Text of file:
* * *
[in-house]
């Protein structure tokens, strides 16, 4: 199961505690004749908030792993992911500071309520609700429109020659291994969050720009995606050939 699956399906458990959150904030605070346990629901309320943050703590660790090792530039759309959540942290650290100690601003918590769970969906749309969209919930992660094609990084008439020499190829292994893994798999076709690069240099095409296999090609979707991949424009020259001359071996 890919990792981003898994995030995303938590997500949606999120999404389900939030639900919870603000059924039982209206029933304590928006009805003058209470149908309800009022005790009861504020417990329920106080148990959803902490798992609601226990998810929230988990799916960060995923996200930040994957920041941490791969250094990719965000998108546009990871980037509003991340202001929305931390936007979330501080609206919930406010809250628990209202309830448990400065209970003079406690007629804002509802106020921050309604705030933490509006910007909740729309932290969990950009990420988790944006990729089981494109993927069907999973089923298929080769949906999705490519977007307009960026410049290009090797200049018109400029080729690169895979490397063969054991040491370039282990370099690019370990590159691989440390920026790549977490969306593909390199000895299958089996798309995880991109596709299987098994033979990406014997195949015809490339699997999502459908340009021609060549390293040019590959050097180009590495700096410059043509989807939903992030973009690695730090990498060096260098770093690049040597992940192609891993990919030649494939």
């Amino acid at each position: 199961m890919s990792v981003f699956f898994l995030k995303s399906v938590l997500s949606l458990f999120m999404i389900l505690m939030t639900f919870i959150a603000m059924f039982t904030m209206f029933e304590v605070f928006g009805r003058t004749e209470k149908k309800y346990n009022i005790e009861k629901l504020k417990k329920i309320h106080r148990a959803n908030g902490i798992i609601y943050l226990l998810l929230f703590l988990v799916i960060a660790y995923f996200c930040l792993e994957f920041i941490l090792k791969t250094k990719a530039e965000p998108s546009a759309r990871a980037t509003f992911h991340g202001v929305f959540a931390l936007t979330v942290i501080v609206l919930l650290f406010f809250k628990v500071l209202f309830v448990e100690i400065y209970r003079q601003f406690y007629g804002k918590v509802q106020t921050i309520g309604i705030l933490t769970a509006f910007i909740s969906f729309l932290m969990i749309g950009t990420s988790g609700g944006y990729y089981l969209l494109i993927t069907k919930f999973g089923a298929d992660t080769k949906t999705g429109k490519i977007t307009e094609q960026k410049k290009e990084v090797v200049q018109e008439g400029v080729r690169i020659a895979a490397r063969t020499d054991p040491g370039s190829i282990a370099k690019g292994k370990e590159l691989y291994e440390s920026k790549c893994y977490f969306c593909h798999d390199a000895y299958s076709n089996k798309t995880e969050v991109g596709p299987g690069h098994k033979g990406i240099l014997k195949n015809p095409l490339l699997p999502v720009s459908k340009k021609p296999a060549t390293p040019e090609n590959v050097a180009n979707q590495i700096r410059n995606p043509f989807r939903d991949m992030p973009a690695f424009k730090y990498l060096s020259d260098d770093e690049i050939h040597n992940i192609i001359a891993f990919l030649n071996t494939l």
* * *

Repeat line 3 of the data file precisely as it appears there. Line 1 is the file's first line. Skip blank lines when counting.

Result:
């Amino acid at each position: 199961m890919s990792v981003f699956f898994l995030k995303s399906v938590l997500s949606l458990f999120m999404i389900l505690m939030t639900f919870i959150a603000m059924f039982t904030m209206f029933e304590v605070f928006g009805r003058t004749e209470k149908k309800y346990n009022i005790e009861k629901l504020k417990k329920i309320h106080r148990a959803n908030g902490i798992i609601y943050l226990l998810l929230f703590l988990v799916i960060a660790y995923f996200c930040l792993e994957f920041i941490l090792k791969t250094k990719a530039e965000p998108s546009a759309r990871a980037t509003f992911h991340g202001v929305f959540a931390l936007t979330v942290i501080v609206l919930l650290f406010f809250k628990v500071l209202f309830v448990e100690i400065y209970r003079q601003f406690y007629g804002k918590v509802q106020t921050i309520g309604i705030l933490t769970a509006f910007i909740s969906f729309l932290m969990i749309g950009t990420s988790g609700g944006y990729y089981l969209l494109i993927t069907k919930f999973g089923a298929d992660t080769k949906t999705g429109k490519i977007t307009e094609q960026k410049k290009e990084v090797v200049q018109e008439g400029v080729r690169i020659a895979a490397r063969t020499d054991p040491g370039s190829i282990a370099k690019g292994k370990e590159l691989y291994e440390s920026k790549c893994y977490f969306c593909h798999d390199a000895y299958s076709n089996k798309t995880e969050v991109g596709p299987g690069h098994k033979g990406i240099l014997k195949n015809p095409l490339l699997p999502v720009s459908k340009k021609p296999a060549t390293p040019e090609n590959v050097a180009n979707q590495i700096r410059n995606p043509f989807r939903d991949m992030p973009a690695f424009k730090y990498l060096s020259d260098d770093e690049i050939h040597n992940i192609i001359a891993f990919l030649n071996t494939l």